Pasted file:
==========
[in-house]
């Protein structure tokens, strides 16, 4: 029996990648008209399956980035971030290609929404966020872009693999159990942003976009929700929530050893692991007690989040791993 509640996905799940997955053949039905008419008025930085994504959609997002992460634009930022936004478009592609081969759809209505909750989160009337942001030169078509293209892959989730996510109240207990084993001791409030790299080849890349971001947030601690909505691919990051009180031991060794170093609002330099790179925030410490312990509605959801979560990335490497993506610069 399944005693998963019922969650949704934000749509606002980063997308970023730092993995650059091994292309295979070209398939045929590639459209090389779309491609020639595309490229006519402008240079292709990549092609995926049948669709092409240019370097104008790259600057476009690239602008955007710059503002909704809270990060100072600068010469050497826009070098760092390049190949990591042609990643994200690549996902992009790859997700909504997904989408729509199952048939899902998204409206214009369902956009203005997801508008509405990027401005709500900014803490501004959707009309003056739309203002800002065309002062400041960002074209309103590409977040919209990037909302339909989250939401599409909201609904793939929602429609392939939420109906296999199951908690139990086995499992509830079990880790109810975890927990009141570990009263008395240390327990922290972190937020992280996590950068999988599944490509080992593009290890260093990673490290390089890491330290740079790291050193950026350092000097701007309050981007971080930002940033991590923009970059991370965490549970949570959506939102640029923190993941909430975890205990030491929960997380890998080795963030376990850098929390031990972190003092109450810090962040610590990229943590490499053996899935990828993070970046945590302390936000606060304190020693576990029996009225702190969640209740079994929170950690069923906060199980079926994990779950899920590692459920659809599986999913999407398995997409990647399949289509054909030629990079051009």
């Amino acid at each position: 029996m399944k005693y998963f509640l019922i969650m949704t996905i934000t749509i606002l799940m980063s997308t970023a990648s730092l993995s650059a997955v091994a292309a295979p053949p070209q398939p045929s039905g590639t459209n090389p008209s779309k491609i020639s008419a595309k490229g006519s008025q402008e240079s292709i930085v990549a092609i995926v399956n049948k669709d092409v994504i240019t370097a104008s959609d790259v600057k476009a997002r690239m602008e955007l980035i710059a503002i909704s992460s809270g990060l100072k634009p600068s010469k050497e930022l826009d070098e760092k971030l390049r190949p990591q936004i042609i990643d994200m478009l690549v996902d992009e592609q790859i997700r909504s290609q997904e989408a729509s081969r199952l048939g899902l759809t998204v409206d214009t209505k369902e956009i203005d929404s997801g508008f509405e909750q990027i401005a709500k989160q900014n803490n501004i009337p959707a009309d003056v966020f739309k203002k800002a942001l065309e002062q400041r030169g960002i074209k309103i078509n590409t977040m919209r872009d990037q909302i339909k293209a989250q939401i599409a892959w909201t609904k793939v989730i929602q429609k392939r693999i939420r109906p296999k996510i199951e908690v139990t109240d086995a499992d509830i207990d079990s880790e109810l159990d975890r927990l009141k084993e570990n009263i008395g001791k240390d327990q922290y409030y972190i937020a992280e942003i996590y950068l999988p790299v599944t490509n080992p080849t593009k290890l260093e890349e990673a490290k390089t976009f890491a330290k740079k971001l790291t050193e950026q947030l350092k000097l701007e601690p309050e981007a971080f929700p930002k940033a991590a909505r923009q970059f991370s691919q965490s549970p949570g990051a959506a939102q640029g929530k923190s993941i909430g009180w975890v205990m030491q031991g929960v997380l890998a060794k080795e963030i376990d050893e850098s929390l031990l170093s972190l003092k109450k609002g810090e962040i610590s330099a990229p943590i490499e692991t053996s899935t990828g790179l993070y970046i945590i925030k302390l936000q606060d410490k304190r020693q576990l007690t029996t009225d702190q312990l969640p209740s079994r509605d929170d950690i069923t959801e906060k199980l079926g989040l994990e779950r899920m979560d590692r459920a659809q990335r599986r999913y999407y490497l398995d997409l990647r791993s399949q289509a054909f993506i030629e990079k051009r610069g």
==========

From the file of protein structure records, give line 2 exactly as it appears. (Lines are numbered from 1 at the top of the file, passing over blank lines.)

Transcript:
């Protein structure tokens, strides 16, 4: 029996990648008209399956980035971030290609929404966020872009693999159990942003976009929700929530050893692991007690989040791993 509640996905799940997955053949039905008419008025930085994504959609997002992460634009930022936004478009592609081969759809209505909750989160009337942001030169078509293209892959989730996510109240207990084993001791409030790299080849890349971001947030601690909505691919990051009180031991060794170093609002330099790179925030410490312990509605959801979560990335490497993506610069 399944005693998963019922969650949704934000749509606002980063997308970023730092993995650059091994292309295979070209398939045929590639459209090389779309491609020639595309490229006519402008240079292709990549092609995926049948669709092409240019370097104008790259600057476009690239602008955007710059503002909704809270990060100072600068010469050497826009070098760092390049190949990591042609990643994200690549996902992009790859997700909504997904989408729509199952048939899902998204409206214009369902956009203005997801508008509405990027401005709500900014803490501004959707009309003056739309203002800002065309002062400041960002074209309103590409977040919209990037909302339909989250939401599409909201609904793939929602429609392939939420109906296999199951908690139990086995499992509830079990880790109810975890927990009141570990009263008395240390327990922290972190937020992280996590950068999988599944490509080992593009290890260093990673490290390089890491330290740079790291050193950026350092000097701007309050981007971080930002940033991590923009970059991370965490549970949570959506939102640029923190993941909430975890205990030491929960997380890998080795963030376990850098929390031990972190003092109450810090962040610590990229943590490499053996899935990828993070970046945590302390936000606060304190020693576990029996009225702190969640209740079994929170950690069923906060199980079926994990779950899920590692459920659809599986999913999407398995997409990647399949289509054909030629990079051009």